While we pigeon-hole certain ASX shares as "cyclical", the reality is that most companies go through periods of high and low demand for their products and services.
So when some cheap shares are spotted, if you can look past this cyclicality some absolute bargains could be picked up.
The analysts at Auscap reckon they have one such unloved stock that's ripe for adding to portfolios right now:
Frustrating to own, even for long-term investors
Reliance Worldwide Corporation Ltd (ASX: RWC) is a plumbing parts maker that's had a tough time on the ASX since listing in 2016.
The stock is now trading only 20% higher than its first day closing price. Over the past five years it's actually lost investors 26.5%.
That's despite it selling a pretty unique product called SharkBite, which allows pipes to be push-connected behind walls without soldering, clamps, rings or even tools.
Auscap analysts, in a memo to clients, suggest the product isn't the problem.
"Investors have since questioned RWC's significant customer concentration, with Home Depot Inc (NYSE: HD) representing a very large share of revenue at IPO, lack of SharkBite patent protection, perceived cyclicality, and exposure to input commodity cost pressures, particularly brass."
Seeking to solve problems
Perhaps in acknowledgement that these are legitimate criticisms, the Auscap team points out Reliance Worldwide has sought to remedy all those issues.
Its customer base is diversifying, although Home Depot and Lowe's Companies Inc (NYSE: LOW) still remain significant clients.
"Earlier this year, RWC also announced the launch of its new SharkBite Max, a higher quality fitting with patent protection, premium pricing, 20% less brass content than the first generation SharkBite and product assembly located much closer to its major US customers."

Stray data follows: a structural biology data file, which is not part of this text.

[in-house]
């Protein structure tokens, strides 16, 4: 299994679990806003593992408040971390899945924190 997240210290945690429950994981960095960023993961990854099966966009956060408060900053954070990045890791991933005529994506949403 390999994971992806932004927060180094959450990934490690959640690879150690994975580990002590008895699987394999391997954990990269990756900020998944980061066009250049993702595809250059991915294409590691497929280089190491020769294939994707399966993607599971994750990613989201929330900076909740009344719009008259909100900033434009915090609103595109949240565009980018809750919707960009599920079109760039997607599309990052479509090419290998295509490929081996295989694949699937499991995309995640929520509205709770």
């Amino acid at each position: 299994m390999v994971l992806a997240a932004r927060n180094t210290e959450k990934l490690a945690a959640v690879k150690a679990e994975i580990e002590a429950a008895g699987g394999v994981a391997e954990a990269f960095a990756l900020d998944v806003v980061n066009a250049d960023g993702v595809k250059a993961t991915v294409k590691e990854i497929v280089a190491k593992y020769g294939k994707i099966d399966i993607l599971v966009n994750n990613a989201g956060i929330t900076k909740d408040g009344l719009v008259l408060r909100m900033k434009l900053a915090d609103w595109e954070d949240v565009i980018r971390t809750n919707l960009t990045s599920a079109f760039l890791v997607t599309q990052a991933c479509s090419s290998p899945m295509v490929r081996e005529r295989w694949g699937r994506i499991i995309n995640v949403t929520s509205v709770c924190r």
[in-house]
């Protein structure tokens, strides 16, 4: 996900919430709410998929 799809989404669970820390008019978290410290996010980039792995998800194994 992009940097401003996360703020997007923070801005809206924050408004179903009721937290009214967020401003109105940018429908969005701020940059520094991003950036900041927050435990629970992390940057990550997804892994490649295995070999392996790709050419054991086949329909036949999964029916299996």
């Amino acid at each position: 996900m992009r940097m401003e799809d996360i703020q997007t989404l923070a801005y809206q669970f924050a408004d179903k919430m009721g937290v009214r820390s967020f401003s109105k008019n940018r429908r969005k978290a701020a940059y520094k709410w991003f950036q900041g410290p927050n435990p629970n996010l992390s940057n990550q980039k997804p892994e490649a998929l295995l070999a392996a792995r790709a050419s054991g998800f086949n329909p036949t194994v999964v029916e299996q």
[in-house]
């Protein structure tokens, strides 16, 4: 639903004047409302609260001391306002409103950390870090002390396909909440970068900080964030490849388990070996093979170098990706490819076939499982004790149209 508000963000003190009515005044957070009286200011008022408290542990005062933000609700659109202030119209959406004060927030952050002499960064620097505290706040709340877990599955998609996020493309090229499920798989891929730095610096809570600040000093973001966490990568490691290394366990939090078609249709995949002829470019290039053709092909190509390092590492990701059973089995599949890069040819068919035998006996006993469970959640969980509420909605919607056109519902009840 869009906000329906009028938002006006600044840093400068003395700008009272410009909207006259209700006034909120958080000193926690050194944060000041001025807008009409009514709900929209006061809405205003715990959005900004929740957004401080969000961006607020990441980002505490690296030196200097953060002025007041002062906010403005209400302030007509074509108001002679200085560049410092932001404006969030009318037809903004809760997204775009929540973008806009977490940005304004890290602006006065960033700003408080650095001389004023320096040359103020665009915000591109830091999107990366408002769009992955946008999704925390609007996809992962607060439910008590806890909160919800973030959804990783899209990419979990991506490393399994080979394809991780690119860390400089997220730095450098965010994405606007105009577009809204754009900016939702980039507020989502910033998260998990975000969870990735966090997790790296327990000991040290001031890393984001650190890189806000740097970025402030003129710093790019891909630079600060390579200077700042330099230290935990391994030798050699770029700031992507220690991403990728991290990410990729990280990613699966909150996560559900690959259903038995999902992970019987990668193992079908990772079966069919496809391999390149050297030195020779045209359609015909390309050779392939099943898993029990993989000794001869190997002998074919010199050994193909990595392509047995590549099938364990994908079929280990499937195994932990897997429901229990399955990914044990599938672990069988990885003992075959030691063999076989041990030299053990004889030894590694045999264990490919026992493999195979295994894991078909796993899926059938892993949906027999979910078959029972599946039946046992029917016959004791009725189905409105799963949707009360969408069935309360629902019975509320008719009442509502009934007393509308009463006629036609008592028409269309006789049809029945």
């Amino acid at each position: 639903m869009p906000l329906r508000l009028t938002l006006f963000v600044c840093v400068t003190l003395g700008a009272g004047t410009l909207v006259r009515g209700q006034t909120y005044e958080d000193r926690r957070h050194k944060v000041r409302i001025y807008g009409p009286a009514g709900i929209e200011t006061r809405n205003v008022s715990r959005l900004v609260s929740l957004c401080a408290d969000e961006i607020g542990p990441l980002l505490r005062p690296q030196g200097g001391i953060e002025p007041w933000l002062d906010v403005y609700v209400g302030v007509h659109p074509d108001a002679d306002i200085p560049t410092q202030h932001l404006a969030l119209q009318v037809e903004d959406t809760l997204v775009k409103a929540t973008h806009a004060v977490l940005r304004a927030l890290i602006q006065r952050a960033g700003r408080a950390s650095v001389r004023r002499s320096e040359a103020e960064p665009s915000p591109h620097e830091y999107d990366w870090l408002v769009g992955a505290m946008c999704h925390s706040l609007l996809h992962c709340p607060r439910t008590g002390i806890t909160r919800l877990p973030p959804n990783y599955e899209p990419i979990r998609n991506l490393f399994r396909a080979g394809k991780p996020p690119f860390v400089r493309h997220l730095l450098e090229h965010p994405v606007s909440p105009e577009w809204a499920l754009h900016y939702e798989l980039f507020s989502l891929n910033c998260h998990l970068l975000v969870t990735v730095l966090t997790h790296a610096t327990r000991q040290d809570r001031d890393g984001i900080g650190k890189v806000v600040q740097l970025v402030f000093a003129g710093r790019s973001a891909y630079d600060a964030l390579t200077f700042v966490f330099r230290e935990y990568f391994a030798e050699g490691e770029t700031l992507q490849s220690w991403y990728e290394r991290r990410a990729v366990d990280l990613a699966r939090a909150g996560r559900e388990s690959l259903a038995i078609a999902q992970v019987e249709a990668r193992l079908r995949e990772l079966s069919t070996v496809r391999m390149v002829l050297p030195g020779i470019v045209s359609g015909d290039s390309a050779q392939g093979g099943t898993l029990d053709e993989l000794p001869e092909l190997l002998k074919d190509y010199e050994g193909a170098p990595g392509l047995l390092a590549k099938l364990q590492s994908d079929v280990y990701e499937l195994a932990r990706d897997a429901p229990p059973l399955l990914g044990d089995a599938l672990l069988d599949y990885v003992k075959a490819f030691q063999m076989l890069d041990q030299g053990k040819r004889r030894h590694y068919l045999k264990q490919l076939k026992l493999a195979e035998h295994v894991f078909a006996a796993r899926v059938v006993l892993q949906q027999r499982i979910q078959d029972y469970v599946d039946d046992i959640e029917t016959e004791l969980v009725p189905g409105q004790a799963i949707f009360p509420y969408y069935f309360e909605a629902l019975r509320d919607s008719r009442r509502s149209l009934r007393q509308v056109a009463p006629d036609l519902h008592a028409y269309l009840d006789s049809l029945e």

That shift in manufacturing from Australia to the US has understandably been "a considerable operational undertaking".
Auscap analysts recently visited the new assembly factory in Cullman, Alabama.
"We came away viewing the initiative as tracking to plan, whilst being impressed by RWC's automation and operational leverage opportunities as the manufacturing process of the SharkBite Max product continues to move to the United States."
Cheap shares that could explode in the coming period
All this means that Auscap analysts are convinced the market has gone too far in punishing Reliance Worldwide, with much upside in years to come.
"RWC's latest guidance is for revenues to be down by a low single digit percentage in FY24 and for margins to be stable.
"Should this occur it would be a decent result in a difficult market and due in part to RWC's defensive repair and renovation exposure and the margin benefits from the recent management initiatives discussed above."
Reliance shares are currently trading on a price-to-earnings (P/E) ratio of around 12.5, which the Auscap experts say is "significantly below many domestic and international peers".
And despite the disappointing share price performance since its 2016 listing, the cold hard fact is that the company has "tripled earnings per share since listing".
"The group should benefit from any cyclical recovery in its end markets," read the memo.
"The long-term incentives of RWC's CEO require compound earnings per share growth of 4% to 15% over the next three years to vest. We are positive over the medium term on our investment in RWC."